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From outside one will always triumphantly impress theories upon the world and then fall straight into the ditch one has dug, but only from inside will one keep oneself and the world quiet and true. /FK (Contact: TBONotebooks at fastmail.fm. The Blue Octavo Notebooks welcomes mail, although we cannot guarantee a response. Your email may be posted in part on The Blue Octavo Notebooks unless otherwise requested.) Please enjoy the notebook entries, and thanks for reading.

Tuesday, January 06, 2004

This week’s (January 5) issue of The New Yorker magazine includes an article by Lawrence Wright entitled “The Kingdom of Silence.” Unfortunately, the article isn’t online, but it’s definitely worth reading. Here’s what the Atlanta Journal-Constitution had to say about it:

Kingdom of silence: As an editor for three months at the English-language Saudi Gazette, reporter Lawrence Wright was able to view Saudi Arabia from a unique vantage point. He trained young Saudi journalists, shopped at malls, met Osama bin Laden's son and saw citizens being chased by the religious police. Wright reports these and other observations in a compelling cover story in this week's The New Yorker (Jan. 5).

At one political salon Wright attended, the men complained that their children's hatred of America terrified them. Many young people admire bin Laden, Wright was told. One man said his daughter listens to Britney Spears, but her wall is covered with pictures of Palestinian girl martyrs.

The most unnerving aspect of Saudi life, Wright says, was the treatment of women. "I could go through an entire day without seeing any women. . . . Almost all public space, from the outdoor terrace at the Italian restaurant to the sidewalk tables at Starbucks, belonged to men."

One of Wright’s tasks was helping train young Saudi journalists, and his portraits of these people are thoughtful and touching. Being a journalist in Saudi Arabia isn’t easy, to say the least, especially if you’re a woman trying to do research at a library that’s closed to you except for one day a week. Saudi society is extremely rigid and conservative, and apparently depression has become a mounting problem, to say nothing of the travails confronting the country’s sizable foreign worker community. One can see some of this in the people Wright encounters: They seem like good folks, but they’re people whose lives are everyday emotionally and socially constricted.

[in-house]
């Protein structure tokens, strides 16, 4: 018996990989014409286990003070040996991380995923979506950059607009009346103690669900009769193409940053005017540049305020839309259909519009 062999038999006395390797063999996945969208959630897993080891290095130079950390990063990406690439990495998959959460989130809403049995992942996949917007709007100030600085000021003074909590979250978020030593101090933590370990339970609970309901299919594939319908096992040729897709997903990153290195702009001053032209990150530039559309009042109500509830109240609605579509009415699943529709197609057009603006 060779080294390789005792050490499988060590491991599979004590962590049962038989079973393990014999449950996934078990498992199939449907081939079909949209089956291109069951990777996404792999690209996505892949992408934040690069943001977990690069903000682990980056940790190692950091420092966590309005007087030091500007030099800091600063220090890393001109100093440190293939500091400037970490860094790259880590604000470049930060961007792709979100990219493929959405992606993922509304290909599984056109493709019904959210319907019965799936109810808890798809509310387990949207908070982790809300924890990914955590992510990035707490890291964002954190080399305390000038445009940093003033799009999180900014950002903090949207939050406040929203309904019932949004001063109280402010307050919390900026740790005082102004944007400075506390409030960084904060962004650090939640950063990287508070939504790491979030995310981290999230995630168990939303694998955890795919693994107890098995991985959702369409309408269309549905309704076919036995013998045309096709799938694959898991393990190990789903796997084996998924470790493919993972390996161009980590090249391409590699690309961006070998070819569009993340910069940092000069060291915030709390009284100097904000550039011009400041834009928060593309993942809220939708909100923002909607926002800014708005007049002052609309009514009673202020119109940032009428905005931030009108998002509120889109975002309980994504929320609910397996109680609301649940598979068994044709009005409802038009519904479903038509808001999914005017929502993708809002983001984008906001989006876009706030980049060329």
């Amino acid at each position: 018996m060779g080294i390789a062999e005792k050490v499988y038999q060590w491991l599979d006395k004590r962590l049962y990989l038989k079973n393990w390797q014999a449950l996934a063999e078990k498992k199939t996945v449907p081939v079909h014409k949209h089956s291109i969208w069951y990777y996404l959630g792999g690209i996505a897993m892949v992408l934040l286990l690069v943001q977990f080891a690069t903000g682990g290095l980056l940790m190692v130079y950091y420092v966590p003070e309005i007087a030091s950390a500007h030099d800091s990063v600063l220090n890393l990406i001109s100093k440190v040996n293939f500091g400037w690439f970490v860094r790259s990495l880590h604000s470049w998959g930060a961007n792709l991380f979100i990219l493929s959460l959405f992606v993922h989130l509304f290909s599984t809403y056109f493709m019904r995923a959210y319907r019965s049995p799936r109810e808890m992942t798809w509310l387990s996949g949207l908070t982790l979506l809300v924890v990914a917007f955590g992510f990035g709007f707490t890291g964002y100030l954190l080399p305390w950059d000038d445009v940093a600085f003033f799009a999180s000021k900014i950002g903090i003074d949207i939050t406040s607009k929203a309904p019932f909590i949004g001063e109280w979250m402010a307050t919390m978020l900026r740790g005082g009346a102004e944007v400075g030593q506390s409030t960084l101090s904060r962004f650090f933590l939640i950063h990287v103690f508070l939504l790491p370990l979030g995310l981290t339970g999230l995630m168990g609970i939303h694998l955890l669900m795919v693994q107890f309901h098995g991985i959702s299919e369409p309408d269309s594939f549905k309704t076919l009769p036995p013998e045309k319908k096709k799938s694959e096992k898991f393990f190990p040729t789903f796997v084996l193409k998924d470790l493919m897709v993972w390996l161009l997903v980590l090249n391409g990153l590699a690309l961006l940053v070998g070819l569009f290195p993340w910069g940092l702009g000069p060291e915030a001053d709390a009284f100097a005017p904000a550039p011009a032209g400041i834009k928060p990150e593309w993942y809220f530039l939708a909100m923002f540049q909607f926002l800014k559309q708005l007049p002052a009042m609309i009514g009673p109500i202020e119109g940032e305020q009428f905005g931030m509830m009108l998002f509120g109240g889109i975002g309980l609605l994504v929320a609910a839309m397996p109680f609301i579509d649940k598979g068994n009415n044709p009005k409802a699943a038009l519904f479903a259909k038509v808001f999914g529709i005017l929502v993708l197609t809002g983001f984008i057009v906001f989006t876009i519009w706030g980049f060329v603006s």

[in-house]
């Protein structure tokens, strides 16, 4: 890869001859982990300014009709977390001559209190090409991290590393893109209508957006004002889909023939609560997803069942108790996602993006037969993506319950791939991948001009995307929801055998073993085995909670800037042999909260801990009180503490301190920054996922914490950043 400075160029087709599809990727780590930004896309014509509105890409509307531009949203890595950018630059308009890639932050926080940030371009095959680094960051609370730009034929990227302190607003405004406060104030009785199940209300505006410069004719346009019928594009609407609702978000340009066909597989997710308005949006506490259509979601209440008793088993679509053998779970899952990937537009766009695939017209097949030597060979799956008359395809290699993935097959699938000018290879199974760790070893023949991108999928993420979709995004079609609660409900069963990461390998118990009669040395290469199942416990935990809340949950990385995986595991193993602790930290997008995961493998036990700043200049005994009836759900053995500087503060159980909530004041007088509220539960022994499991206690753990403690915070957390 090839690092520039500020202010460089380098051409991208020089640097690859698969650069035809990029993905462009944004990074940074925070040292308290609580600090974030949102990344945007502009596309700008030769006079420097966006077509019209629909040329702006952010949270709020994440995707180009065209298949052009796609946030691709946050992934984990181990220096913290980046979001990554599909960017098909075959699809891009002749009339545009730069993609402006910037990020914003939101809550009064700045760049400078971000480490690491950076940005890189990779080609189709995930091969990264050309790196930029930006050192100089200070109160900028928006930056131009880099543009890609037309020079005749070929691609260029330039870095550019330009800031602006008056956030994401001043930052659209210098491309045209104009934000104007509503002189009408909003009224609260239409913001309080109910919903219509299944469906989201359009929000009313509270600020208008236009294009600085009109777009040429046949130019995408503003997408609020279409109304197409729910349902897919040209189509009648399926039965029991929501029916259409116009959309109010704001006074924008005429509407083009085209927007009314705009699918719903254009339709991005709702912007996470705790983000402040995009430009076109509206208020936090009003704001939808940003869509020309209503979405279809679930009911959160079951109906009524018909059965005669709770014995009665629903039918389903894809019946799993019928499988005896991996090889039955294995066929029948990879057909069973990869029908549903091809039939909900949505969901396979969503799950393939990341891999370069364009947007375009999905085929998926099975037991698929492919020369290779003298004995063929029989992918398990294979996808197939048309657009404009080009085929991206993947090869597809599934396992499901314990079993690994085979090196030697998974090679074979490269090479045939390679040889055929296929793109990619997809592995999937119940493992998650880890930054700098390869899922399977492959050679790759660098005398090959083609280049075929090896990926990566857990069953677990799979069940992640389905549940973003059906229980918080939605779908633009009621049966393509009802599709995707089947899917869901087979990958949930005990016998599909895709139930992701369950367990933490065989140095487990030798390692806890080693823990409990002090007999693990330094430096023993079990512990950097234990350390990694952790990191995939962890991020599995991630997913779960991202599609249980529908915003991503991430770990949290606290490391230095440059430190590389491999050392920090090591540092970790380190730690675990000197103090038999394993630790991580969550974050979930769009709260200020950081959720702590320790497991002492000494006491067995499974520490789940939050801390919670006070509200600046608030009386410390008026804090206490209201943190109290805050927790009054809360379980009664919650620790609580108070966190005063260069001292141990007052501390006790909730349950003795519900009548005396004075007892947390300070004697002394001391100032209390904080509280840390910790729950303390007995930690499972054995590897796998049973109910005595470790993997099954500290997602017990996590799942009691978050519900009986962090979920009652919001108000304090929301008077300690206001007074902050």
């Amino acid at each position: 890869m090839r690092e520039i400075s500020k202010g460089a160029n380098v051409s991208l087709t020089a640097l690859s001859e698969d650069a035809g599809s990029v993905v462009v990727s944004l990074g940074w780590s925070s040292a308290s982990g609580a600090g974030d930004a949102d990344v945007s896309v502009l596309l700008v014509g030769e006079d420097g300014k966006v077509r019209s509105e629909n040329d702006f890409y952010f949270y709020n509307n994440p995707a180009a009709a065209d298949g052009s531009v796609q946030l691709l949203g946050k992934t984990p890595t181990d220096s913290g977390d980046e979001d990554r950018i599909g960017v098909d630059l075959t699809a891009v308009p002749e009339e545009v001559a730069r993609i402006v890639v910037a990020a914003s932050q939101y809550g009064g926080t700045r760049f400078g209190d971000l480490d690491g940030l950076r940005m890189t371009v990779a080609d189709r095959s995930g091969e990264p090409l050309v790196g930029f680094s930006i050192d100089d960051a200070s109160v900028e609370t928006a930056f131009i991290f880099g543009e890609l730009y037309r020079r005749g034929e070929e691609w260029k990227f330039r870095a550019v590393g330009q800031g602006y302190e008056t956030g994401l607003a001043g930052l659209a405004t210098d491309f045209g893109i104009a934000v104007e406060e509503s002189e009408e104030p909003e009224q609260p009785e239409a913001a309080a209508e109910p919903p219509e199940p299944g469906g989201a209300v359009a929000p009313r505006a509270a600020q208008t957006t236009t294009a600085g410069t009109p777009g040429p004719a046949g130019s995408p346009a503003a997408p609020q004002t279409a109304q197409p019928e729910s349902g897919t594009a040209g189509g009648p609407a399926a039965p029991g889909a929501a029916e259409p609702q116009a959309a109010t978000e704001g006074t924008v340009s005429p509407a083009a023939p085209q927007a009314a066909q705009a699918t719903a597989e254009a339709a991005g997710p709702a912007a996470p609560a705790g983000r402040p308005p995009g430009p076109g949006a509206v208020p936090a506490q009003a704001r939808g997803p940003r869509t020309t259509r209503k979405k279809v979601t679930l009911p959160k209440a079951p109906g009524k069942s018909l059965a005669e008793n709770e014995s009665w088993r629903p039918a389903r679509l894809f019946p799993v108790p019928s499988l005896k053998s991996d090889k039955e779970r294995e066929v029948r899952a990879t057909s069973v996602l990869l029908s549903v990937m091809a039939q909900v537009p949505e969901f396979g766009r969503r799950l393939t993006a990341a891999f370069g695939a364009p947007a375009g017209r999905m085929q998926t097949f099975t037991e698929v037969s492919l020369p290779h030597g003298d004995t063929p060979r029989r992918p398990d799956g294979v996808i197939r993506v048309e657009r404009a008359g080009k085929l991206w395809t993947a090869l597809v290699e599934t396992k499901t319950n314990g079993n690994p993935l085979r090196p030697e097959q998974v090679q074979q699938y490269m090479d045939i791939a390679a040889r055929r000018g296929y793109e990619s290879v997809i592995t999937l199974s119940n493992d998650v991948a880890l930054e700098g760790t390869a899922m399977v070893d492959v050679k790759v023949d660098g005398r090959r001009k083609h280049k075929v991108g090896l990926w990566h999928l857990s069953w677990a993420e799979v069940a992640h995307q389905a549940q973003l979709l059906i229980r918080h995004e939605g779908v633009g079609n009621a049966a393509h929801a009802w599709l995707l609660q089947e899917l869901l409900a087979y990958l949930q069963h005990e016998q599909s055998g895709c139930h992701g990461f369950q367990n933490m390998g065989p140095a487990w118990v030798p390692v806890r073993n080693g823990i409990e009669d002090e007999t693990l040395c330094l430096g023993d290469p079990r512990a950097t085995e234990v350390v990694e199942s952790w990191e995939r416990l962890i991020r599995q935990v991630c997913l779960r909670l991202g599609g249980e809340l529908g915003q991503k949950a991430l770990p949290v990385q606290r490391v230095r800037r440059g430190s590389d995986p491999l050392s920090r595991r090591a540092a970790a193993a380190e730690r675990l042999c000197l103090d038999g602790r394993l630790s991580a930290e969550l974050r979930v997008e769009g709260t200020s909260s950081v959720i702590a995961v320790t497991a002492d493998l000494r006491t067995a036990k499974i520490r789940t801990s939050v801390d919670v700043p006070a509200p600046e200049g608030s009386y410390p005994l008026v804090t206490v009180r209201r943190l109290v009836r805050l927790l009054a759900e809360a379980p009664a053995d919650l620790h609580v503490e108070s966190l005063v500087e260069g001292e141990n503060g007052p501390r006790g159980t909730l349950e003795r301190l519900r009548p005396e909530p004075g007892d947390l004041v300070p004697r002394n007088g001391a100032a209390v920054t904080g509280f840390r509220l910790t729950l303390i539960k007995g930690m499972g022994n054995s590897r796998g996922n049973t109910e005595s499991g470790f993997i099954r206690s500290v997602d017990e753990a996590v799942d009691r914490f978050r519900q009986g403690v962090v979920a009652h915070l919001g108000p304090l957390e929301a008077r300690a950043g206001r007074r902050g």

Among other things, Wright discusses doing an article to mark the one-year anniversary of a deadly fire that killed several students at a girls’ school. At the time, the story marked a watershed of sorts in the Saudi media, as many people questioned actions on the part of the government that had occurred during the fire, including those of a member of the religious police who had prevented people from rescuing the girls because they were not wearing their head coverings.

Near the end of the Thursday meeting, I suggested assigning a one-year anniversary story about the event. I wanted a woman reporter to write it. “The question is, after a year, have things really changed?” I asked.

“Of course they have,” Najla said impatiently, leaning on the table with what must have been her chin resting on her fist. “Everybody knows this. The head of the Presidency of Girls’ Education was fired. They merged that department into Ministry of Education. These are huge changes.”

“To me, they seem like symbolic changes,” I said. “The girls died because they were locked inside a ramshackle, overcrowded building with no fire escapes. Is the government actually building safe schools for girls? Are the terachers conducting fire drills? Are the girls still locked inside?”

One of the women, Sabahat Siddiqi, shyly spoke up. “I will do this story, if you will tell me how,” she said. I suggested that Sabahat talk to civil-defense authorities to see if they have improved fire safety, and to the Minister of Education to determine if the government had followed through on its pledge to build safe schools. I advised her to go to Mecca and talk to the families of the girls who died. She should visit girls’ schools in Jeddah, and talk to women educators to see whether they were satisfied with the government’s response. Sabahat nodded and earnestly took notes, but Najla laughed. “That’s not the way things work here,” she warned me.

As you can probably guess, Sabahat encounters various journalist difficulties, some simply because she’s a woman. The story eventually dies, and “The first anniversary of the school fire came and went, largely unremarked in the Saudi press.” It’s a good article. Check it out.

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